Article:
Megan Thee Stallion’s ‘Traumazine’ Is a Needful Reminder That Bad Bitches Have Bad Days Too

The H-town Hottie's latest album was made for anyone going through it.

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Megan Thee Stallion’s ‘Traumazine’ Is a Needful Reminder That Bad Bitches Have Bad Days Too
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It’s been a difficult few years for Megan Thee Stallion. In 2019, she lost her beloved mother to a brain tumor, then just two weeks later, her grandmother passed away. Smack dab in the middle of summer that following year, famously 5’3 rapper, Tory Lanez, opened fire on the reigning queen of rap following an argument. Ever since, she’s become the subject of a coordinated social media campaign, publicly pilloried by Lanez’s fans and forced to navigate an onslaught of accusations that she’d fabricated the account. As if all of that weren’t enough to wane a woman’s backbone, Stallion is currently embroiled in legal battles with both Lanez, and her label, 1501 Certified, who she’s accused of exploitation and sabotage.

Though she has an enviable way of making the load appear light, her new album, “Traumazine,” lets listeners in on how heavy it’s been all this time. And despite the level of superstardom wherein she resides, Stallion’s latest feels like it’s for everyone just doing what they can to get by and cultivate a little joy along the way. Given recent remarks, it’s safe to say that this is precisely the sensation Stallion sought to achieve.

“Writing this album, I treated it more like writing in my diary than actually trying to put together a song,” she confided to Jimmy Fallon while co-hosting The Tonight Show earlier this week. “I just want to talk about how I really feel and get more personal, because I feel like everybody knows me, and they have like a perception of me, based on, probably, what other people say or what they see on the internet or, you know, just something that’s probably not me at all. And I feel like this time around, I wanted to, like, let everybody in my head and, like, you know, form their own opinion based off of my story. I wanted to take control of my own narrative.”

Stallion spends 18 tracks doing just that, vacillating between a previously untapped vulnerability and the come-hither cockiness that has cemented her as a fixture in the industry. On the opening track, “NDA,” Stallion hints at recent headlines—namely, her legal battles with Tory Lanez, and her label, 1501 Entertainment—and laments about having to “stay busy” in spite of betrayal and exploitation. But before she settles too squarely in her feelings, she reminds us she’s still got a sense of humor: “Matter fact, wait, stop, bitch, I really rap/I be quick to check you pussy bitches like a pap.”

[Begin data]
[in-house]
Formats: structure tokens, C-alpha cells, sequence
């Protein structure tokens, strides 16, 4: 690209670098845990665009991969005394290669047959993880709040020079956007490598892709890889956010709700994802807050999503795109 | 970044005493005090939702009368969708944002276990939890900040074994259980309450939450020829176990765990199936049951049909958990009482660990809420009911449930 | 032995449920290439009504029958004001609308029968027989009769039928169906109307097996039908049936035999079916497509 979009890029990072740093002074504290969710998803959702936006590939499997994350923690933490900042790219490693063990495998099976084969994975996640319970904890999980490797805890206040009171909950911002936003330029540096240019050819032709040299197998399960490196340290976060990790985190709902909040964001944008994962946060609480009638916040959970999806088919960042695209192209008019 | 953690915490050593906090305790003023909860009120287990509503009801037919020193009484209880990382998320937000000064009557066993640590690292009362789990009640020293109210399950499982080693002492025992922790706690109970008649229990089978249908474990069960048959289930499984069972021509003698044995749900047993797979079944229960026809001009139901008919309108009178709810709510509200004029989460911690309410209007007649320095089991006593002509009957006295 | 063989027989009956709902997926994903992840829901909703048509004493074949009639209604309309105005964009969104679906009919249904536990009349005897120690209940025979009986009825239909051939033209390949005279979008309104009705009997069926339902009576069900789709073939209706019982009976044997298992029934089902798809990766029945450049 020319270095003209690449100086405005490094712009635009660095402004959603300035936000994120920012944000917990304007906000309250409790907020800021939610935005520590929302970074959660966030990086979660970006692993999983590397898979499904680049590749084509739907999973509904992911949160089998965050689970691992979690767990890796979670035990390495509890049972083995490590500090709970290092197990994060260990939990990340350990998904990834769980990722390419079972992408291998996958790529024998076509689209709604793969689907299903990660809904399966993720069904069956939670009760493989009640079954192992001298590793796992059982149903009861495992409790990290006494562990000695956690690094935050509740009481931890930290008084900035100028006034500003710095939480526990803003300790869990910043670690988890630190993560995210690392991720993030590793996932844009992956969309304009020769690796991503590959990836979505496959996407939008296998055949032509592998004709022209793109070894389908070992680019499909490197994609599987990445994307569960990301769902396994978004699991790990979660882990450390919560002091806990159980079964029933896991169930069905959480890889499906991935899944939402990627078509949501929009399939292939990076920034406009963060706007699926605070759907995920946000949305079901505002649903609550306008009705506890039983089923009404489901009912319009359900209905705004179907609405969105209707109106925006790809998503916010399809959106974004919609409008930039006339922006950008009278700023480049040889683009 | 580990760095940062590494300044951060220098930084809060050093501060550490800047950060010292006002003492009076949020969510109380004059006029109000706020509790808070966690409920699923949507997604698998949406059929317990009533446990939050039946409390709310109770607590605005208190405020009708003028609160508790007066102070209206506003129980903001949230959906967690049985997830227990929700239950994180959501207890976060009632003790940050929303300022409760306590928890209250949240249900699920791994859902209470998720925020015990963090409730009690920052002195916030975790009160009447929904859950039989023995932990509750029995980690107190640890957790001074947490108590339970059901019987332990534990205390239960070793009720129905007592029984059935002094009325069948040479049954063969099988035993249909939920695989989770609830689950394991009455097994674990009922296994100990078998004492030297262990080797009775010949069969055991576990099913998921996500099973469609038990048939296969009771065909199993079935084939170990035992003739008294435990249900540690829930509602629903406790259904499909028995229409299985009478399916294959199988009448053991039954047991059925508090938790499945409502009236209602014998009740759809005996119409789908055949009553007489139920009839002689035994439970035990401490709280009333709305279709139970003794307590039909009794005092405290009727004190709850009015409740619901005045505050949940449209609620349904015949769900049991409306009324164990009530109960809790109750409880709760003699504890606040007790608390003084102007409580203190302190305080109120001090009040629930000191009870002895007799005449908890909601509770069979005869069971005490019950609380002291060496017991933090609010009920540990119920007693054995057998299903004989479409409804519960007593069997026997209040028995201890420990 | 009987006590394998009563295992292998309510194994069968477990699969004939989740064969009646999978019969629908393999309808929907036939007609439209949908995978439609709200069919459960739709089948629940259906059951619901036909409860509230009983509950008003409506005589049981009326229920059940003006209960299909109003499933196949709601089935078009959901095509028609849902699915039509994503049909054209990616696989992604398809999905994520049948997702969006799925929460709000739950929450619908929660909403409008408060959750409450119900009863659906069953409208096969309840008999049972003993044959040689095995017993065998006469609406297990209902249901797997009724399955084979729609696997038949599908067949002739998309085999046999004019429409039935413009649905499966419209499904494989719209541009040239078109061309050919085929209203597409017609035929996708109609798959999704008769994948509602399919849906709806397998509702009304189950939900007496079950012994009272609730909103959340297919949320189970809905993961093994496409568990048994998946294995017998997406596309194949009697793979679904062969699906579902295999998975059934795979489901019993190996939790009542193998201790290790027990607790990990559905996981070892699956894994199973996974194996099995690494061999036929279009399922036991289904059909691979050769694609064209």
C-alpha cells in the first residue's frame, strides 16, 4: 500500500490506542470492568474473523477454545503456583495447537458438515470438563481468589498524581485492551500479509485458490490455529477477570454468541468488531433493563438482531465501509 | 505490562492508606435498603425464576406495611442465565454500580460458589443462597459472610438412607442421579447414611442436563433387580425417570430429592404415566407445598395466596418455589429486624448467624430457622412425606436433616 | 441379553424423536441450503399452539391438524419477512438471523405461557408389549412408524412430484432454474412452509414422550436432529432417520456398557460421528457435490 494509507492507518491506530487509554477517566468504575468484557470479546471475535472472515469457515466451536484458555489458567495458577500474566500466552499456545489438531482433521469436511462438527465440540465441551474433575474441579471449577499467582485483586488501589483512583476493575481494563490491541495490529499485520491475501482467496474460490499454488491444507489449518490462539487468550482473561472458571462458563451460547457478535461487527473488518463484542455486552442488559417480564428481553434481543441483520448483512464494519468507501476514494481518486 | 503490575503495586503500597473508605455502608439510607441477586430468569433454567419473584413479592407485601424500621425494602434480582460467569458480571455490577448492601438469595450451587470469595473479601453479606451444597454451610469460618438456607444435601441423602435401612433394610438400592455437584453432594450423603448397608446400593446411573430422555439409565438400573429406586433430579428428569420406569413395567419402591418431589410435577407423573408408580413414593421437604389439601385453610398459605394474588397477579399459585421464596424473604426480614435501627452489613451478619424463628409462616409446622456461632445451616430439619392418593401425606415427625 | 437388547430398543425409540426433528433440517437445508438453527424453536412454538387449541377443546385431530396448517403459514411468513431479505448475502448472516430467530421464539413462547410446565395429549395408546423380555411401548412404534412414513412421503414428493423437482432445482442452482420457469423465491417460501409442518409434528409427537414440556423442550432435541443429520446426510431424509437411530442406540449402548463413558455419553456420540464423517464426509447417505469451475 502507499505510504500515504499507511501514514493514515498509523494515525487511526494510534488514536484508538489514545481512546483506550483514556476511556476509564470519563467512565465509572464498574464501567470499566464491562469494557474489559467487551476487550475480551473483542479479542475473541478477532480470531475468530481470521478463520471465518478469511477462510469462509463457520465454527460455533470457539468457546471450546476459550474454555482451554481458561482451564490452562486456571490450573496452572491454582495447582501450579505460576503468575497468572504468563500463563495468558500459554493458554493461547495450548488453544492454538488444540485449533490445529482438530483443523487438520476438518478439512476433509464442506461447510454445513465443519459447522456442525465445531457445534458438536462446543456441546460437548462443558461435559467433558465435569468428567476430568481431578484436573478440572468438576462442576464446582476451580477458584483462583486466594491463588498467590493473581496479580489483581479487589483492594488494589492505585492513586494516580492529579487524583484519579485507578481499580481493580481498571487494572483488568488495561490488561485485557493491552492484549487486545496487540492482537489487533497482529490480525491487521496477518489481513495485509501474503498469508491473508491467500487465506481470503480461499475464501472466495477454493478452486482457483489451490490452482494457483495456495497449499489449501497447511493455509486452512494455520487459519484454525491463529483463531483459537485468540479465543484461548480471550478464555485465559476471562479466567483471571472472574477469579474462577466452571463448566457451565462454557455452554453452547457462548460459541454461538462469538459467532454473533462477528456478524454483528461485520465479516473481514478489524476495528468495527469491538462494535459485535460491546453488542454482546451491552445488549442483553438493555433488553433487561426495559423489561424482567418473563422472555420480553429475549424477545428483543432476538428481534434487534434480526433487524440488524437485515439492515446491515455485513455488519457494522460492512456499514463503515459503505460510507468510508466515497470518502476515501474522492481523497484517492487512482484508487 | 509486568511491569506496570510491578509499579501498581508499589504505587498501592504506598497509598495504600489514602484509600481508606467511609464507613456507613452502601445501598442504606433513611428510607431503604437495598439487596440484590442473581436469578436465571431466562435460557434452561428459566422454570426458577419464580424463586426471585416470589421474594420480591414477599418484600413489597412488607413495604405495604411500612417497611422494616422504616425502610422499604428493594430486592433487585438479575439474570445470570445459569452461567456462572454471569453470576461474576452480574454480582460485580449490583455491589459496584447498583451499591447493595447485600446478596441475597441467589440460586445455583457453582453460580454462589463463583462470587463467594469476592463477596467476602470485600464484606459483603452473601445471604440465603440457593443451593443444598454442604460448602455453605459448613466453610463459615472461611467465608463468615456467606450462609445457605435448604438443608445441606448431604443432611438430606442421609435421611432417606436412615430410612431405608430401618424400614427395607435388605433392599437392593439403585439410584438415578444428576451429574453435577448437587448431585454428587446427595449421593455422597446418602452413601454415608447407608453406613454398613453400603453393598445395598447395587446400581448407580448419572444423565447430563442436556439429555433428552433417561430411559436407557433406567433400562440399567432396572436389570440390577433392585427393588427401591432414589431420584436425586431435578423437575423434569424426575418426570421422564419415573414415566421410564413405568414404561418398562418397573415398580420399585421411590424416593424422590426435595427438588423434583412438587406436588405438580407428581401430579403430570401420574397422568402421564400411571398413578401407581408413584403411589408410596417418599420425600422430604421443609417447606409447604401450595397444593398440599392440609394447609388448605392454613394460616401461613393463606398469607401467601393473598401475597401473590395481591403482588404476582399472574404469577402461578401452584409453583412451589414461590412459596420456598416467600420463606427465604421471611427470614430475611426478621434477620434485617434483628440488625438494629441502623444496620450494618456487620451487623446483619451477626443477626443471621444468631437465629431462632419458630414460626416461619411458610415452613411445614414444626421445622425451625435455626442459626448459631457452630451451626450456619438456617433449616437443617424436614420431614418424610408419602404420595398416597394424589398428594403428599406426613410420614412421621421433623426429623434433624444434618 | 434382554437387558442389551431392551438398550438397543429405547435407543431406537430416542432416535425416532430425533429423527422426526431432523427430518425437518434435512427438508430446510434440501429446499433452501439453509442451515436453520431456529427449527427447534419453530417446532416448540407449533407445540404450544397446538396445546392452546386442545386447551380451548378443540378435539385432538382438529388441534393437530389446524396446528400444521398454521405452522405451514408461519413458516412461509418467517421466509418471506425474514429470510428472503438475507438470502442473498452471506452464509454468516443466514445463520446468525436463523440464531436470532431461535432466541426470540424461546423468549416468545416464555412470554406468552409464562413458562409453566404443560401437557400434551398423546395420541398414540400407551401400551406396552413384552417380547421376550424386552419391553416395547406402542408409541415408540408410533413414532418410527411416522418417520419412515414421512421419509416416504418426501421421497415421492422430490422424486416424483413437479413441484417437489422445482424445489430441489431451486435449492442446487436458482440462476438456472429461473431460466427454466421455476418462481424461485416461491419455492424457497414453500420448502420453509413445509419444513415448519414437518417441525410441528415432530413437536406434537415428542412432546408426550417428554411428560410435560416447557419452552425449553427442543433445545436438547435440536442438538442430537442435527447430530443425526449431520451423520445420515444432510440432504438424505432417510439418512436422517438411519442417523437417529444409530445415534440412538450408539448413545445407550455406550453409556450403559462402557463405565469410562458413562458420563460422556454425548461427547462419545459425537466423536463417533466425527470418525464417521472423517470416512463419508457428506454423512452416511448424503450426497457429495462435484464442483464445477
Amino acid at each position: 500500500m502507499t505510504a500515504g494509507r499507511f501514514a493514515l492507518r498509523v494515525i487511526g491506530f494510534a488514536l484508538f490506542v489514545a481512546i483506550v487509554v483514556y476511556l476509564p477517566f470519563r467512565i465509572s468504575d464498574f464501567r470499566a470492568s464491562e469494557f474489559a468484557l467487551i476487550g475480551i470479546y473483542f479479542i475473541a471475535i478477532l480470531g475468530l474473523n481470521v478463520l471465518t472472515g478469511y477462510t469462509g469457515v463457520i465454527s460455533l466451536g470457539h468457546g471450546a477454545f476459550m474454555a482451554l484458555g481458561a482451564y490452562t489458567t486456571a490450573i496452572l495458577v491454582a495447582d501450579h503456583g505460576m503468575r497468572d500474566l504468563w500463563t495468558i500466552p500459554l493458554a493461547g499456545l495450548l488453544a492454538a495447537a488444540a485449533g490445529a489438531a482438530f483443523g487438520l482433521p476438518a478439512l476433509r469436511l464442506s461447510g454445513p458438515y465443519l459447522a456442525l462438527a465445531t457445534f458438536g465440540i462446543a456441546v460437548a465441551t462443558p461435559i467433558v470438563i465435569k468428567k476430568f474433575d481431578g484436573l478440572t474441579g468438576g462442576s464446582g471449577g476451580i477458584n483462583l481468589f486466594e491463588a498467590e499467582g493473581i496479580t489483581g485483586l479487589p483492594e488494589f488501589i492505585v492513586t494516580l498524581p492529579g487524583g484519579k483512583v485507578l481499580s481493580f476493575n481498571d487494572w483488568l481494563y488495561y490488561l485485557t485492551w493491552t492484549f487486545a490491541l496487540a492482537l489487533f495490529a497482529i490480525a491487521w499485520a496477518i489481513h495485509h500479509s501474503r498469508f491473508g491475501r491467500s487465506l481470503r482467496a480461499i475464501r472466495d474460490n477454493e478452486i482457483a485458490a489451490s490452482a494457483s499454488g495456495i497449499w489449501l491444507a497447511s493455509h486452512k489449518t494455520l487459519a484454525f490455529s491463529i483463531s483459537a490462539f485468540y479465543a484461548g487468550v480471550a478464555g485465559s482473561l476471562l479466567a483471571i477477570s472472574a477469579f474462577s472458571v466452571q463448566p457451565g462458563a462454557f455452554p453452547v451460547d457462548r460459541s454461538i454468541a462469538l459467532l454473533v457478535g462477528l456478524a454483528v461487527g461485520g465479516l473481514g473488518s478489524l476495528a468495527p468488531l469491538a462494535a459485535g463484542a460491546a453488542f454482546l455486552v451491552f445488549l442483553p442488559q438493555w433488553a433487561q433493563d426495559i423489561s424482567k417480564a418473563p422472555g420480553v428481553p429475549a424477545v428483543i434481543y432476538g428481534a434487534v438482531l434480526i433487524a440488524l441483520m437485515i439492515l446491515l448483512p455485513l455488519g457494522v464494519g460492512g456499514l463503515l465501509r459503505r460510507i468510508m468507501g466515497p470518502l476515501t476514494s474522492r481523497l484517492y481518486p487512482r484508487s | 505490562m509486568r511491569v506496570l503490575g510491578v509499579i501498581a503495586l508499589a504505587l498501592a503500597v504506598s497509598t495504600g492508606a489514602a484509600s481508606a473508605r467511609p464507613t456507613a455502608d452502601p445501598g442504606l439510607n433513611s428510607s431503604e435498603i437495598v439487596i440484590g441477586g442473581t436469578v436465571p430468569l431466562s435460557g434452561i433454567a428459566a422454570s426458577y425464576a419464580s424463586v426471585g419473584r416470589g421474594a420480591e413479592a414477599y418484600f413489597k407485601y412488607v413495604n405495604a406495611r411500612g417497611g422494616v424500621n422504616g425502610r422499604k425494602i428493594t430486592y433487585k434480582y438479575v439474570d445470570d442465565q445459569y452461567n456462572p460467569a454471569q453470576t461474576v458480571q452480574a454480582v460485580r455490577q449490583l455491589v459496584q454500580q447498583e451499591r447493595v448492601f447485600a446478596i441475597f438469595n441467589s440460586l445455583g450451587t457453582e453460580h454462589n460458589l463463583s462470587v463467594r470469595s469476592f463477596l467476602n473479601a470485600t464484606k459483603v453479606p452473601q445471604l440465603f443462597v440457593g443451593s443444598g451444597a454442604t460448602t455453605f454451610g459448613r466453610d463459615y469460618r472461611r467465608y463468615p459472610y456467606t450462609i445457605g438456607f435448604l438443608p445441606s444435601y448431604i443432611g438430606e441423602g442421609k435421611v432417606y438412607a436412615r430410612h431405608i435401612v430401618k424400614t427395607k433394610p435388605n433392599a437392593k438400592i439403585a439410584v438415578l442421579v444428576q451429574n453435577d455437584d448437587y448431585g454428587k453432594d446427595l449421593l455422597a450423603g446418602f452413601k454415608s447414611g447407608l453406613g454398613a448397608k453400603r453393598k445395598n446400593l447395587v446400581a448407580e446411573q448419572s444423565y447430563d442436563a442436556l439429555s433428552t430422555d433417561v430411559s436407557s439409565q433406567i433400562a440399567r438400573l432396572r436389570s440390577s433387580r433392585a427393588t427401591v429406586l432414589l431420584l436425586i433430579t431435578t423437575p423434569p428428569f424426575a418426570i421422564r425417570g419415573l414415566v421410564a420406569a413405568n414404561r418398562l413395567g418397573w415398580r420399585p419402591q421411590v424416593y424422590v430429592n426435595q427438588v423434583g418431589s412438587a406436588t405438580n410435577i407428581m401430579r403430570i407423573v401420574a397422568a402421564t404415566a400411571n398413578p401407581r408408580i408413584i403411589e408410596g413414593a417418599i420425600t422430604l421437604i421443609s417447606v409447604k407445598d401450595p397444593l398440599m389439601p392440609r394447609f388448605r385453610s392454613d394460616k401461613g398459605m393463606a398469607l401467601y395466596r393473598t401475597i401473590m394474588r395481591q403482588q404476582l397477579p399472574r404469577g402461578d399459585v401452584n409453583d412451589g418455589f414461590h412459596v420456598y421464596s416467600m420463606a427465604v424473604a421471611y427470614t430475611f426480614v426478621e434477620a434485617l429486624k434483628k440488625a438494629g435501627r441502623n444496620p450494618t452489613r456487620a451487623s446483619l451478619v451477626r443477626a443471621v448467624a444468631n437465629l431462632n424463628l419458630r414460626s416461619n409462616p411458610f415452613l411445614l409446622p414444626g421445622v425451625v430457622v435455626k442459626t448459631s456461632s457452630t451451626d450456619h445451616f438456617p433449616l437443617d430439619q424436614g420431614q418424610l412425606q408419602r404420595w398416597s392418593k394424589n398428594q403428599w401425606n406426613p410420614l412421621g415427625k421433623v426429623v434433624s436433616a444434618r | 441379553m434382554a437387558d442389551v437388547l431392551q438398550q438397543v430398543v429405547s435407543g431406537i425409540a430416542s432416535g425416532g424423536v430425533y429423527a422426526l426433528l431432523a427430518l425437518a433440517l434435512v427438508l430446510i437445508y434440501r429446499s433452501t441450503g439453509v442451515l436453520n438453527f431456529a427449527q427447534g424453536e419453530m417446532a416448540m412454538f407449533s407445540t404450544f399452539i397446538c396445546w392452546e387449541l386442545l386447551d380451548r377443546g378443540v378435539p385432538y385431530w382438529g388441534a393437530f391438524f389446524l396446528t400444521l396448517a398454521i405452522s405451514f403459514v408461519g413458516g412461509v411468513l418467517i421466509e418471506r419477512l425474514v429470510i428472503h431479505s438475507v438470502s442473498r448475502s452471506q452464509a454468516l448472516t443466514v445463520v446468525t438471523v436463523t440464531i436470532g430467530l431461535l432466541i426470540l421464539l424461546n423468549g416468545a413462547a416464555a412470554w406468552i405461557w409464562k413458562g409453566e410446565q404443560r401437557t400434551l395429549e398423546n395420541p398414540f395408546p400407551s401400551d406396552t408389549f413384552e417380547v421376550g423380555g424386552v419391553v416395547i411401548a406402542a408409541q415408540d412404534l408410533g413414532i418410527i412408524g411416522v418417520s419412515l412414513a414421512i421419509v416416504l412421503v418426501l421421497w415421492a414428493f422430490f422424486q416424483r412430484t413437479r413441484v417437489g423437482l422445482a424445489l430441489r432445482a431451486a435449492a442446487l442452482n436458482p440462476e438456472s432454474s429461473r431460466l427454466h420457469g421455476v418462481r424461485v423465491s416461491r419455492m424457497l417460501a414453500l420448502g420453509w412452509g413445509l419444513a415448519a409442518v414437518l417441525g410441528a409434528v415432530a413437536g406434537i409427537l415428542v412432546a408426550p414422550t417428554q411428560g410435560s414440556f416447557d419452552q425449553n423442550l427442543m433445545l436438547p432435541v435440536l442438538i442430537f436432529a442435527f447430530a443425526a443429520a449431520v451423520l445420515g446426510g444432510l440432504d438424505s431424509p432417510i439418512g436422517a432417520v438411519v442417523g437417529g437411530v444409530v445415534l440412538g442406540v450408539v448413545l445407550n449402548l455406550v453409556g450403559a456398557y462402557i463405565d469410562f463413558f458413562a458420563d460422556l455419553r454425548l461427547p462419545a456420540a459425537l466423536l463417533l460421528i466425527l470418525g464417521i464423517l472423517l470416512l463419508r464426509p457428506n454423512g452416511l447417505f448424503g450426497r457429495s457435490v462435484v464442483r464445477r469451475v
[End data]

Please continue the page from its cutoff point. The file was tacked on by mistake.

In letting listeners cozy up a little closer to the emcee, Stallion also releases a deeply relatable rage, directed at a range of people—from the public on “Who Me,” (I feel like Biggie, who shot you?/But everybody know who shot me, bitch), to anyone that dare cross her on “Not Nice,” (I’m on my fuck you shit, Bitch, I’m done being nice) to the Supreme Court and the suits in Washington D.C. on “Gift & a Curse,” (My mother-fucking body, My choice). An unequivocal standout, however, is “Anxiety,” a track that pays homage to Stallion’s “favorite ho,” Marilyn Monroe, not to mention Britney Spears and Whitney Houston. Beyond the mentions, “Anxiety” is exactly as it sounds—an anthem for anyone going through it: “All I really wanna hear is “It’ll be okay / Bounce back ‘Cause a bad bitch can have bad days.”

Yet, the album, despite its title—which Stallion defined in an Instagram post as “the chemical released in the brain when it is forced to deal with painful emotions caused by traumatic events and experiences”—leaves room for some relief. Stallion is joined by Rico Nasty on “Scary,” which evokes The Twilight Zone and sees Stallion anointing herself a “thick-thigh nightmare,” aka a moniker that will soon become the bio of thousands on every social media platform. Latto also makes an appearance on “Budget,” which will surely accompany many a TikTok in the months to come.

Longtime listeners won’t meet a new Stallion on “Traumazine,” but in sneaking a peek at her diary, they’ll get something better: the knowledge that regardless of how distant her rising star might feel, she’s not all that different from them.

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